Tuesday, August 16, 2011

One Black or Many?

During Medieval times, painters used ground up mineral pigments for color. The preparation of colors was a laborious process. Black pigments had a strong tendency to clump and were the most time-consuming to prepare.

No coloring agent yields a perfect black; they are either bluish or reddish---cool or warm. Black absorbs light and no paint or dye can quite achieve perfect absorption. Traditionally, natural blacks were obtained by mixing a very dark red-brown with a dark blue. In the 18th century, improved black dyes were made based on indigo and the woods logwood and sumac. These arrived just in time for the 19th century, in which black clothing, with its connotations of morality and modesty, was much prized.

Clerics, teachers, members of the legal and medical professions, and domestics all wore black. As the century progressed it became even more stylish. Dandies dressed in black, particularly in the evening; grieving women of wealth wore glossy black silk.

Like white, black is a color that does not exist in a pure form except in the imagination. It took centuries to create fine blacks in dyeing, but good carbon  black pigments, which absorb light well and approximate a true black, have been known and used since earliest antiquity. The color black has fascinated many artists, including the brilliant colorist Vincent van Gogh (1853-90).

The 20th century modernist Jean Dubuffet (1901-85)  stated, "Black is an abstraction; there is no black, only black things such as black satin, a black cloth, a spot of ink on paper, black shoe polish, black chimney soot and tar. But they are black in different ways, for there is the question of brilliance, whether they are matte or shiny, polished, rough, fine, and so forth, which is very important---the way an artist applies it is more important than the color."

Lilian Verner-Bonds, author of The New Life Library: Color Healing, states that "Black is the favorite color of those who keep control by not giving information to others. Black indicates that something is dormant or buried. It is connected to philosophical thoughts and ideals.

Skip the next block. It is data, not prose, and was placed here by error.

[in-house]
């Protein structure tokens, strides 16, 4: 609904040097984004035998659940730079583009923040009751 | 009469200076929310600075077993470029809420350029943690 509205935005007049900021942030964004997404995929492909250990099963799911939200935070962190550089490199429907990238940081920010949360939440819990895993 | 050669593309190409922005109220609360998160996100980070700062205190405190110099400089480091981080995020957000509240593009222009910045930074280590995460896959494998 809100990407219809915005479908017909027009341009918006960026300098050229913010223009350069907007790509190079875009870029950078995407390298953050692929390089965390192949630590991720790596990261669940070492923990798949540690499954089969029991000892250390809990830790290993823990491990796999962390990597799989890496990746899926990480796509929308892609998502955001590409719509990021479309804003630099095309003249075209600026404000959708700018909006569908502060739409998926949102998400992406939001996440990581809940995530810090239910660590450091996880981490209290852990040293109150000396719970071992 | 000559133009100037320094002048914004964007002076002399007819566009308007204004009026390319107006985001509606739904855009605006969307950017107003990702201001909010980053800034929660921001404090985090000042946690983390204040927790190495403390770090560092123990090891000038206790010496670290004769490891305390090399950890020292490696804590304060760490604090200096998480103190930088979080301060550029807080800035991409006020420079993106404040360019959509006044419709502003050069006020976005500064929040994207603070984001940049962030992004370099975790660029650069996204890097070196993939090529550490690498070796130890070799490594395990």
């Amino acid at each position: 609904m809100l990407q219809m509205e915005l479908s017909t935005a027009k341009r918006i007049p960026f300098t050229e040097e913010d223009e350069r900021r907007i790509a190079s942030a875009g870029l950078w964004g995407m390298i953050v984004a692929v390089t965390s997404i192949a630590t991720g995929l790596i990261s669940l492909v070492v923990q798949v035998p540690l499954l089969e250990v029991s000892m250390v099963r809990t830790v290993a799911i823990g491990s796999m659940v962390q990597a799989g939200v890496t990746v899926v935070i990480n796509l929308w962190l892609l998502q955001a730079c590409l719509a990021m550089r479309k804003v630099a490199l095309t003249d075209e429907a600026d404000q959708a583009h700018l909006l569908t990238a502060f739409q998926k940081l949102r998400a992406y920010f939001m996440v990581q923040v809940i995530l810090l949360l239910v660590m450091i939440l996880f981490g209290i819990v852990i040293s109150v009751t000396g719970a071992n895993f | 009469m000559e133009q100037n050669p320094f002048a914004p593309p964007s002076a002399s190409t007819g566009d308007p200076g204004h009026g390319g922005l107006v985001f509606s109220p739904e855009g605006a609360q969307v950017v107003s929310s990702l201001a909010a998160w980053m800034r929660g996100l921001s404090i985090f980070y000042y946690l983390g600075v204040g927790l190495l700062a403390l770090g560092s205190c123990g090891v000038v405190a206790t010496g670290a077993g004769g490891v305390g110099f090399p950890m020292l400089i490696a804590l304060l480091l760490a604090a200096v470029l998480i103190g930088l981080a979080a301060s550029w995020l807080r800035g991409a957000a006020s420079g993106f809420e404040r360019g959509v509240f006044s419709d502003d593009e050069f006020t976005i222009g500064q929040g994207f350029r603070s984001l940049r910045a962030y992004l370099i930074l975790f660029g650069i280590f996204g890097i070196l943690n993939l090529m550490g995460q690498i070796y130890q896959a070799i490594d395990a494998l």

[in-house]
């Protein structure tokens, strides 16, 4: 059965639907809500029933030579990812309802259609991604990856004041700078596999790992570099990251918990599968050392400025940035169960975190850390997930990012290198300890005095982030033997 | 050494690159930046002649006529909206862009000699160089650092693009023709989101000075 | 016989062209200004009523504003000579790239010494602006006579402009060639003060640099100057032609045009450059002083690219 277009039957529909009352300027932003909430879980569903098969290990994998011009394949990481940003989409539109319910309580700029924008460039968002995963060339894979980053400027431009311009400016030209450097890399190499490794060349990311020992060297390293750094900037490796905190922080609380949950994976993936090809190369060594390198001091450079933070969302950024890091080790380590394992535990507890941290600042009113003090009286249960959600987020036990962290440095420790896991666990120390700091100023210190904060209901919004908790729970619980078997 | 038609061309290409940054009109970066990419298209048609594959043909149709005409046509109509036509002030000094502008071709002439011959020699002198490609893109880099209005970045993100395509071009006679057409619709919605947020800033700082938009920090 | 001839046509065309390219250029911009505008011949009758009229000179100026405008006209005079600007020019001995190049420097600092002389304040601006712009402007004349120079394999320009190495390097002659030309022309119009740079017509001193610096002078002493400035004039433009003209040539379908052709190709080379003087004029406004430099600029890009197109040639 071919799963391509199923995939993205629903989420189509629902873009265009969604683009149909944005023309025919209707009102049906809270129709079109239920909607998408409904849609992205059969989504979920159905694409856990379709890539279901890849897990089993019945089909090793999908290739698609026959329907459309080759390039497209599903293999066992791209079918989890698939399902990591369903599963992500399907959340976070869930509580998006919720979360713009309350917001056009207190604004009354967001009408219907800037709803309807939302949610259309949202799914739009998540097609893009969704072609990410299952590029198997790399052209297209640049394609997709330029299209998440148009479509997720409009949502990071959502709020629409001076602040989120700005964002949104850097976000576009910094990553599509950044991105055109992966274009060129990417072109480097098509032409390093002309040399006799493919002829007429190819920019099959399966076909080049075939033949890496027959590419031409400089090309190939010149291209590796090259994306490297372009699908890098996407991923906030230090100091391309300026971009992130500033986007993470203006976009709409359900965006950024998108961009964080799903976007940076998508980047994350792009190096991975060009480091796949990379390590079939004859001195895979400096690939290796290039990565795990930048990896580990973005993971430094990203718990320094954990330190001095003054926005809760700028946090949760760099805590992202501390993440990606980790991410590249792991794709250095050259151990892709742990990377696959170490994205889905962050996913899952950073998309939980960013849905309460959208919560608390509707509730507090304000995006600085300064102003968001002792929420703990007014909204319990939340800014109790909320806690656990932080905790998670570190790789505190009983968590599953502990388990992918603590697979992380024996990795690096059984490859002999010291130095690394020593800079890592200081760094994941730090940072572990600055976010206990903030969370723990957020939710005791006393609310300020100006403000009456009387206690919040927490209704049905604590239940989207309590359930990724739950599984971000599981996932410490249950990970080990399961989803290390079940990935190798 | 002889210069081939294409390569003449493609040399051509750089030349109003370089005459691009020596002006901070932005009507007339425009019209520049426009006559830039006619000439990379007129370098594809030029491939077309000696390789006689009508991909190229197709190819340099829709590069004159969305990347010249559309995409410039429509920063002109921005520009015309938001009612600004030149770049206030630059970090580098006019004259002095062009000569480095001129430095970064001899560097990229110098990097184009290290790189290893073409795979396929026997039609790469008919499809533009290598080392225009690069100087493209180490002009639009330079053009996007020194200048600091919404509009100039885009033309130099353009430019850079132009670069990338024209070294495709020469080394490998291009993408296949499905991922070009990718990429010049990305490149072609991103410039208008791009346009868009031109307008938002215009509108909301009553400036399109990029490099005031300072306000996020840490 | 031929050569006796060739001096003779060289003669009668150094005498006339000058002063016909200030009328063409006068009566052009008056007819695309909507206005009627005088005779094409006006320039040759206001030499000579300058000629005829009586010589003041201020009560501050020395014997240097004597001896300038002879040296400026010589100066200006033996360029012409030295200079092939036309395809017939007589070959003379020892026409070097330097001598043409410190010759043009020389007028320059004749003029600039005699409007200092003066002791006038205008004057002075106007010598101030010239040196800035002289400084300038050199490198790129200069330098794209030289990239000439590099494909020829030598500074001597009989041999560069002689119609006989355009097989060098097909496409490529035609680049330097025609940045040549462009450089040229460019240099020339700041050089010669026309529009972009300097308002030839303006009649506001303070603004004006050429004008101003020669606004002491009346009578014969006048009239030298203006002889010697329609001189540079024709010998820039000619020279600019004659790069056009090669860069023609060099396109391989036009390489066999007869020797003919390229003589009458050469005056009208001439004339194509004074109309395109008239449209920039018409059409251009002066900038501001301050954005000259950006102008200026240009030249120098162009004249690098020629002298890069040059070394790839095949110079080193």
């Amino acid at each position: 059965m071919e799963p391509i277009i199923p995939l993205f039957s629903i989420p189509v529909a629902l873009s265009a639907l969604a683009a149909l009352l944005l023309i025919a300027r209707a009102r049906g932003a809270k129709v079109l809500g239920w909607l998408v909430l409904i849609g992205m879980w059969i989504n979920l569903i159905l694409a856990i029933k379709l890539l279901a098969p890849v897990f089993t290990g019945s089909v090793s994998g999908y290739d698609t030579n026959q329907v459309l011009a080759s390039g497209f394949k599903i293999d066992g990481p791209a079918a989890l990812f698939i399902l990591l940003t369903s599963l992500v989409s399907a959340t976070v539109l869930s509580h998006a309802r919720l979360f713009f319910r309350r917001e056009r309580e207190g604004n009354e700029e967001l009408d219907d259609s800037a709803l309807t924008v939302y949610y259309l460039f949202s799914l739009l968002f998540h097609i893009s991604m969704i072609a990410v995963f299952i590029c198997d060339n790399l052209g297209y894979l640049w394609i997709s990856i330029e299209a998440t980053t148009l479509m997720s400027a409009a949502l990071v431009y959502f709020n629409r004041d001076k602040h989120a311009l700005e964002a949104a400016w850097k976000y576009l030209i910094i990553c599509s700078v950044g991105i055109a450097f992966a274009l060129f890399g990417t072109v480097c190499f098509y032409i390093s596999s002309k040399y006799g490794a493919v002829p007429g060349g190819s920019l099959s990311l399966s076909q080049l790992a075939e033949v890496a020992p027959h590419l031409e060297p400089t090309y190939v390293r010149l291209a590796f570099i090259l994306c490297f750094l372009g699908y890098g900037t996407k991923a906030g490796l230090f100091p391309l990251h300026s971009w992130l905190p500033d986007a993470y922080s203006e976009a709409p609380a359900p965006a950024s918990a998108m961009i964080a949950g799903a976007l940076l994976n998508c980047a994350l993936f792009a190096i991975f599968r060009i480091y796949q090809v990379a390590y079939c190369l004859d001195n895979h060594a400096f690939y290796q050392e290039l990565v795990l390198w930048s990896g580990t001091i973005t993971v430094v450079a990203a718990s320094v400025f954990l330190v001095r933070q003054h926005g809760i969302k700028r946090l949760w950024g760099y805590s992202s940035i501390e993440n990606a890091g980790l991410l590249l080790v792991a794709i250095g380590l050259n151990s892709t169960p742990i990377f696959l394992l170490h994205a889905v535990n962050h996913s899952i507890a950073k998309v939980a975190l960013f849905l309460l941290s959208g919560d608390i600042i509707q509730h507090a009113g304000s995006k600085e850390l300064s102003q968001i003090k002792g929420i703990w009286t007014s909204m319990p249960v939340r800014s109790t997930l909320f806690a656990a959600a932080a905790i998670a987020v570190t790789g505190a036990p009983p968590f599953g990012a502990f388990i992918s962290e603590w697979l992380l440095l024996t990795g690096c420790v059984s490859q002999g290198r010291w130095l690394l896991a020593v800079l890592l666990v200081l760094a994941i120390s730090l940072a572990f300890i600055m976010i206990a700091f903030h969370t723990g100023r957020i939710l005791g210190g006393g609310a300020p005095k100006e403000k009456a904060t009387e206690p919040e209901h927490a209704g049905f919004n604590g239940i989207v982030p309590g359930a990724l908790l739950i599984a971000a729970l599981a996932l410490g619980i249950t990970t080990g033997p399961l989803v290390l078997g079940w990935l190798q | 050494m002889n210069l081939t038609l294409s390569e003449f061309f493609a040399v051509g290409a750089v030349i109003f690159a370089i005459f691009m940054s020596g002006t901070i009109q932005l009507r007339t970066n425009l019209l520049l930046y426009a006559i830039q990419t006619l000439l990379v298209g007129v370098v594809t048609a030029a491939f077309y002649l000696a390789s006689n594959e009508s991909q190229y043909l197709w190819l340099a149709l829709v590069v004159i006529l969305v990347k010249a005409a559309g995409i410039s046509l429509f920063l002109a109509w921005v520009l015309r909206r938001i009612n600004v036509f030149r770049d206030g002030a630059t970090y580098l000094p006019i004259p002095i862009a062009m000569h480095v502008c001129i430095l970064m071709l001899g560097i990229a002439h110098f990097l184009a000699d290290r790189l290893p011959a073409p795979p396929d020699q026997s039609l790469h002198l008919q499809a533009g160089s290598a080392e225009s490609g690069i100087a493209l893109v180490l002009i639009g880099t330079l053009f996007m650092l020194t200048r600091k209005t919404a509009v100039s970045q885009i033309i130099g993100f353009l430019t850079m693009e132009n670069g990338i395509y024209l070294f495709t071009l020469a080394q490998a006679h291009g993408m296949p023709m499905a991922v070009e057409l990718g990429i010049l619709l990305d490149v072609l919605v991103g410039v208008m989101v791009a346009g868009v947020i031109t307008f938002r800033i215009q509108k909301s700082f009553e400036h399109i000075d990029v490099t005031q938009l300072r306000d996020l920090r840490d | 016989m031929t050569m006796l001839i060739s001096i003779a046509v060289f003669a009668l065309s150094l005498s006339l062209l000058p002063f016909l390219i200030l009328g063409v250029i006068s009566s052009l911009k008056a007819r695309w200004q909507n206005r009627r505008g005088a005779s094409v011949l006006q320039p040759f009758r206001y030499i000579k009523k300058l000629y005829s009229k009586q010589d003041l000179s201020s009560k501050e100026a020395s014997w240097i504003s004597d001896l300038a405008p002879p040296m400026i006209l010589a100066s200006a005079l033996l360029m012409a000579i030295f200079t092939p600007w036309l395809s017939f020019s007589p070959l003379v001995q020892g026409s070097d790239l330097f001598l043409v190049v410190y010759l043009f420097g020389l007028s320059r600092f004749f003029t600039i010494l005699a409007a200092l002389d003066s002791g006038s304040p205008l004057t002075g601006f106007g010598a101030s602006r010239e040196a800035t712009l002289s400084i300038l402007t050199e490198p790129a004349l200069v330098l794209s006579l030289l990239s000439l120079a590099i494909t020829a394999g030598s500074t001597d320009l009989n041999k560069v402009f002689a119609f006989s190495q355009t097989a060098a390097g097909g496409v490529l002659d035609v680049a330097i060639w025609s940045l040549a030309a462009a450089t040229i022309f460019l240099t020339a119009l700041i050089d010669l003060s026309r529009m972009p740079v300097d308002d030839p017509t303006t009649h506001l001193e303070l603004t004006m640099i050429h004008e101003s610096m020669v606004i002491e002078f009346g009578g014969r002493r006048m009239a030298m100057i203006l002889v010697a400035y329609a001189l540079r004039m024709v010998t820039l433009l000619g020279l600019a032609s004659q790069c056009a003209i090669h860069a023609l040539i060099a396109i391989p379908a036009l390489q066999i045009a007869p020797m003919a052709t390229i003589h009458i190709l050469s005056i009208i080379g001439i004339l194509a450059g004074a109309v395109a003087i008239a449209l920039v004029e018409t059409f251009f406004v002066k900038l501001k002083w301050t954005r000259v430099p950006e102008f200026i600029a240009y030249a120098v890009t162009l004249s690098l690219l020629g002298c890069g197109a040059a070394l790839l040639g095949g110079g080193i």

Someone who wears black continuously may be saying that there is something absent from his or her life. Negative black believes all is ended, there is nothing to look forward to. It is afraid of what is coming next.

But at the heart of black is discipline. Black can complete the incomplete. The mystic arts relate to black. There are no parts of the body specifically connected to black except when seen on x-rays or in the aura as disease. A black feather represents respect for the old. And, black foods heighten your awareness of the magic within you.

Wearing black jewellery will announce that you have hidden potential. Some see that dressing in black says 'I'm young, I'm ready and I'm totally in control.'

Negative black keywords: Destructively strong, troublesome, superior, despairing, and constrained.

But, to end on a positive note, the positive black keywords are: Beneficially strong, creative, idealistic, and secretly wealthy."



  1. Hmmm, I like how you end with the negative and positive. Hope you don't mind if I use those in my writing somehow. Interesting post!

    1. How are you doing in "retirement" from your blog? I see you are getting a lot of reading done from your Facebook bulletins. Did you ever paint your dining room that funny-named color? If so, I'd like to see a picture.
      Neon colors are in for spring, to counteract our gloomy economic climate.